Test Your Offer BEFORE You Make It!


Never make a formal offer until every aspect of that offer has been tested and agreed on beforehand. Easy to remember, but hard to fix if you forget. Once you’ve formally extended an offer, you’ve seriously limited your options. The applicant becomes the buyer, the company the seller. Open communication stops dead. Candidates stop thinking about why they want the job and start worrying about why they DON’T want it.

An offer extended while there’s still doubt often gets an “I have to think about it” response. Thinking about an offer is fine – but once you’ve extended it your own flexibility is weakened. It’s much better to have an applicant think about all aspects of an offer BEFORE you formally put it together.

TEST OFFER 1

Here’s another important point: Before you extend a formal offer, you get unbiased information. After, that same attempt to determine a candidate’s interest can come across as harassment, pushiness or over-selling. Contentious salary negotiations become awkward and stressful, because neither party wants to lose face. Deals often fall apart at this point for relatively unimportant reasons.

Start by testing a candidate’s general interest in the position. Ask, “Assuming an attractive offer, do the job and the challenge appeal to you?” This question lets you draw a line between the job and the offer, and gives both parties the chance to address concerns about the job itself. You’ll eliminate a lot of bad fits this way!

Then you can ask, “What would you think if we could put together a package in the range of £_____ to £_____?” You’ll need to go back and forth with the candidate to test the range, but this gets both parties talking in an open manner.

Don’t let the candidate forget about the competition – real or imaginary. Say something like, “Although we’re still seeing other candidates, I believe you’d make a great addition to our team. What do you think about something like £_____?” The threat of competition allows you to be a bit stronger during the negotiating phase, and tends to make the candidate more realistic.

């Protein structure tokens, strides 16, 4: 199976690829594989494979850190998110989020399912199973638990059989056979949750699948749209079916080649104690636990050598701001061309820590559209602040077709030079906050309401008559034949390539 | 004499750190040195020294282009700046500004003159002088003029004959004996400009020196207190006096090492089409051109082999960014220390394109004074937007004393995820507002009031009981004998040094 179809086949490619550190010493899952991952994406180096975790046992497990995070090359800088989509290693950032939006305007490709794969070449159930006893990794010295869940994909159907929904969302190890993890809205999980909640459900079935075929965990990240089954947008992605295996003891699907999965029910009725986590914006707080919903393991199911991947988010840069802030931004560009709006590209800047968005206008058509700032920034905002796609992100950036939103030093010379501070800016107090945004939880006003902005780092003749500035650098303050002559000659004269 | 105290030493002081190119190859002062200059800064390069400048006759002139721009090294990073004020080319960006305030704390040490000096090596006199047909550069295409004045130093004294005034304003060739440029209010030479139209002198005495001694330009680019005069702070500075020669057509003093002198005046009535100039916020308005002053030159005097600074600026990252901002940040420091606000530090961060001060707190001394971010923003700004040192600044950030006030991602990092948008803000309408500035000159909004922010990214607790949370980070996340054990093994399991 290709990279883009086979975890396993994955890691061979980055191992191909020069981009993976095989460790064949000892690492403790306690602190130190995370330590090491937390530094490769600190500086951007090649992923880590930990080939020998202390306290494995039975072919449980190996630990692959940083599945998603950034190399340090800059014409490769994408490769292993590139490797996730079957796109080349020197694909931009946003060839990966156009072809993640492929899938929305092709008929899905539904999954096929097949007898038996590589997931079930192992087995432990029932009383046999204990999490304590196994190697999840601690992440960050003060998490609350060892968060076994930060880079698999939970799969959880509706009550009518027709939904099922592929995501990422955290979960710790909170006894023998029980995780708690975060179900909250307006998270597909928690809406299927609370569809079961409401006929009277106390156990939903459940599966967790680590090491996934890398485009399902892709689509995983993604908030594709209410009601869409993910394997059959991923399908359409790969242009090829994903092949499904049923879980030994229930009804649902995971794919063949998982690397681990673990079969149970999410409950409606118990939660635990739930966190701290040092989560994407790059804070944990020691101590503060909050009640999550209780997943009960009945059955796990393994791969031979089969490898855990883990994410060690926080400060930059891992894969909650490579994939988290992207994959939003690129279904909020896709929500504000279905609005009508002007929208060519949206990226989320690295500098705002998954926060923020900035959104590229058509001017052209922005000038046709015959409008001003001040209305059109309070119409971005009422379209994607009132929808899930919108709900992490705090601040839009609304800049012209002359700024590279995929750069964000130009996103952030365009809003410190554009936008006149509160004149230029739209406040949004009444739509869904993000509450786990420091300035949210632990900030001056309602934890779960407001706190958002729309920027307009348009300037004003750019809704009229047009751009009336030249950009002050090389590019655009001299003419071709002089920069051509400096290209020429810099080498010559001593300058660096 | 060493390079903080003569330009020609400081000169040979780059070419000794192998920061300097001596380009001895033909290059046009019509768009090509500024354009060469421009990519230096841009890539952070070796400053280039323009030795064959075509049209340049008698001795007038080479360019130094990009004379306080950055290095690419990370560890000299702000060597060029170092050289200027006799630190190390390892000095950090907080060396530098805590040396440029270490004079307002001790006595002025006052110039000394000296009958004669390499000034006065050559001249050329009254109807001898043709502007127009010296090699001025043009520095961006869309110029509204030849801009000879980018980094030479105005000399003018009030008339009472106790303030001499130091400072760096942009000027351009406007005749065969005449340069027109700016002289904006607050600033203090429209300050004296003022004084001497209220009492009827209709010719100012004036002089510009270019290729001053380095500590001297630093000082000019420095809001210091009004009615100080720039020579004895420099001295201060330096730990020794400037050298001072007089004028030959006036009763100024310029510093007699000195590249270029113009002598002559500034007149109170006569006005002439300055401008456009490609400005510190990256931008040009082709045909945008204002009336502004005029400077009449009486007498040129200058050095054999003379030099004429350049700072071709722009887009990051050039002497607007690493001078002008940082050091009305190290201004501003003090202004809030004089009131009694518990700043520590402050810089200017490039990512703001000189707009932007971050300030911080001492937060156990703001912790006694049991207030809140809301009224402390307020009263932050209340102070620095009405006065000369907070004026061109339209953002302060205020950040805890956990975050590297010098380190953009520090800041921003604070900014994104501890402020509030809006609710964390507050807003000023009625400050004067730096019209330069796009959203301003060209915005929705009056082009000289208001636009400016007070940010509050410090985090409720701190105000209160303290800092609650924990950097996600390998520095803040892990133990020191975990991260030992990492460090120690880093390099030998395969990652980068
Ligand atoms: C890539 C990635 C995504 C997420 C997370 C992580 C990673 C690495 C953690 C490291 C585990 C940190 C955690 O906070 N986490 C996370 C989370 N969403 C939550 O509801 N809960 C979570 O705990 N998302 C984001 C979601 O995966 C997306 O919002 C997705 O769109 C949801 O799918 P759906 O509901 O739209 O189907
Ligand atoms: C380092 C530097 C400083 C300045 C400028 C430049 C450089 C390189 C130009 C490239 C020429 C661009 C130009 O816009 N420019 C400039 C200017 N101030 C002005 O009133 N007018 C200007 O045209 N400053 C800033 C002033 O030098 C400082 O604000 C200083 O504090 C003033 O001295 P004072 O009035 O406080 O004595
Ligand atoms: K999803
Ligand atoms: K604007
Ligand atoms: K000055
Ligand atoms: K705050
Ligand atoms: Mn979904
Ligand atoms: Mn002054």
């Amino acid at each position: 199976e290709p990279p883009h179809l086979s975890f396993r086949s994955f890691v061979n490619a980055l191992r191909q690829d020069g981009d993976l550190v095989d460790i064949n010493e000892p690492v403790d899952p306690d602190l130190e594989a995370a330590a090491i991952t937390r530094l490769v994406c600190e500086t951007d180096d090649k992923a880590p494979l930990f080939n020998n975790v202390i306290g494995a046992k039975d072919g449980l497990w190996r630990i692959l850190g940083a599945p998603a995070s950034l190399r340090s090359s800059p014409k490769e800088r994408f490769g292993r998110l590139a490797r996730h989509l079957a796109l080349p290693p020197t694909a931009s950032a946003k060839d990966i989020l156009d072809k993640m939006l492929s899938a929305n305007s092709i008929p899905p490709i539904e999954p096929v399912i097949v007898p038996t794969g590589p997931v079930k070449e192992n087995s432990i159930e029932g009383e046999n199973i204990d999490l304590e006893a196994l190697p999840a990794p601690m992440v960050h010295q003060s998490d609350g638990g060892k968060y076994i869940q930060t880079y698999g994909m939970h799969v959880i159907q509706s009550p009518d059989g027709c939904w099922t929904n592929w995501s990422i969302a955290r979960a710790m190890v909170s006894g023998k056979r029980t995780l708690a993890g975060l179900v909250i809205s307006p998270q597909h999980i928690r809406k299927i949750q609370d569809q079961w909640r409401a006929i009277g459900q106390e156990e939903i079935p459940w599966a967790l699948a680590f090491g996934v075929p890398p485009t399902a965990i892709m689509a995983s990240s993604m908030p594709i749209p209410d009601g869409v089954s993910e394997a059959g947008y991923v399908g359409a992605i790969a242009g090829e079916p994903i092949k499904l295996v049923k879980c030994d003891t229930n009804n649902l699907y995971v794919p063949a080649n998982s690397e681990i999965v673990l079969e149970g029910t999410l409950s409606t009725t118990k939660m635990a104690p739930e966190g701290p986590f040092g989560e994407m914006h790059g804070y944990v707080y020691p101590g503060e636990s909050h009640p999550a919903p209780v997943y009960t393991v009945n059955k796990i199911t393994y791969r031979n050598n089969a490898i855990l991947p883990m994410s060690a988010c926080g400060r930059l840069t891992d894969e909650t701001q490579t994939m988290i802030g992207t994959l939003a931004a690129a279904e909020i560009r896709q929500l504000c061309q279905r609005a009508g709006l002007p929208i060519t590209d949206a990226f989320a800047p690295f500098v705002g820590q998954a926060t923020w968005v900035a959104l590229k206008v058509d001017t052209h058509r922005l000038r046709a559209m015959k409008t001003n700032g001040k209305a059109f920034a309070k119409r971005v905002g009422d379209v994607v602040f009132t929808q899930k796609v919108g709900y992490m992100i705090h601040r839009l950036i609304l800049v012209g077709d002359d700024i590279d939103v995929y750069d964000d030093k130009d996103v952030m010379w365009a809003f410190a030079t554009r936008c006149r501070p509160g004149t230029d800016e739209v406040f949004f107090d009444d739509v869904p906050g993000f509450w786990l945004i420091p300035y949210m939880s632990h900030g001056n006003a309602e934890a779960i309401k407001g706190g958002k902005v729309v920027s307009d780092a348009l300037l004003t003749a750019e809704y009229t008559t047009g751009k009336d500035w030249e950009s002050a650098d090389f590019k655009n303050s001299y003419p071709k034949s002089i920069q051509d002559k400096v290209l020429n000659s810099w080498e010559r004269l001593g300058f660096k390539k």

A candidate’s hesitation on any item at this stage means there are probably other issues to be considered. Continue probing. Many objections have to do with lack of information: don’t move forward until you have addressed these concerns to everyone’s satisfaction. Now is the time to make trade-offs and be creative. If you can’t meet a particular need, offer an alternative – a signing bonus instead of a too-high salary, for example. Find out now if this could turn out to be a deal-breaker.

Work on all these points until you come to an agreement – or at least an understanding. You’ll both discover that this give-and-take process is much easier WITHOUT a formal offer on the table. And when all the objections have been addressed in a mutually satisfactory fashion, THEN you’re ready to get to the final offer.

TEST OFFER 2

Trevor Lee

tblee@ceo-worldwide.com

http://www.ceo-worldwide.com

@trevorblee

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Hiring Globally Savvy Candidates


Most global companies are looking for leaders who can easily move between countries and cultures, take on assignments abroad, understand disparate markets, and manage diverse teams.

But these leaders aren’t always easy to find.